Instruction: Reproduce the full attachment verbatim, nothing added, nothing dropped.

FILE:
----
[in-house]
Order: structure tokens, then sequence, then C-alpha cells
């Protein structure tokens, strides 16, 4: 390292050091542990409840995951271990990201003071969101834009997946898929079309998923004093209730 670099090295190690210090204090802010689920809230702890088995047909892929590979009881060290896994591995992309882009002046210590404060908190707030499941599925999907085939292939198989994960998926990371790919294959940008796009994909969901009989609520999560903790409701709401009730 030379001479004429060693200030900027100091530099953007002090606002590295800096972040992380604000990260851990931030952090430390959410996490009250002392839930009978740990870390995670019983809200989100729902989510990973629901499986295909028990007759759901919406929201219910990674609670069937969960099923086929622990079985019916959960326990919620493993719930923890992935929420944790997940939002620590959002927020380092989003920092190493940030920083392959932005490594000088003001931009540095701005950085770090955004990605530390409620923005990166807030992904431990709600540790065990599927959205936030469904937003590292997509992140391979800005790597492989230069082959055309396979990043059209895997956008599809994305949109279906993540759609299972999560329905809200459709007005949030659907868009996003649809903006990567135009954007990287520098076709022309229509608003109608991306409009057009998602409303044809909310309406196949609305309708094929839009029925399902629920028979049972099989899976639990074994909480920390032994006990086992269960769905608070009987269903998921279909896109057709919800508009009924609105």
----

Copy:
[in-house]
Order: structure tokens, then sequence, then C-alpha cells
């Protein structure tokens, strides 16, 4: 390292050091542990409840995951271990990201003071969101834009997946898929079309998923004093209730 670099090295190690210090204090802010689920809230702890088995047909892929590979009881060290896994591995992309882009002046210590404060908190707030499941599925999907085939292939198989994960998926990371790919294959940008796009994909969901009989609520999560903790409701709401009730 030379001479004429060693200030900027100091530099953007002090606002590295800096972040992380604000990260851990931030952090430390959410996490009250002392839930009978740990870390995670019983809200989100729902989510990973629901499986295909028990007759759901919406929201219910990674609670069937969960099923086929622990079985019916959960326990919620493993719930923890992935929420944790997940939002620590959002927020380092989003920092190493940030920083392959932005490594000088003001931009540095701005950085770090955004990605530390409620923005990166807030992904431990709600540790065990599927959205936030469904937003590292997509992140391979800005790597492989230069082959055309396979990043059209895997956008599809994305949109279906993540759609299972999560329905809200459709007005949030659907868009996003649809903006990567135009954007990287520098076709022309229509608003109608991306409009057009998602409303044809909310309406196949609305309708094929839009029925399902629920028979049972099989899976639990074994909480920390032994006990086992269960769905608070009987269903998921279909896109057709919800508009009924609105």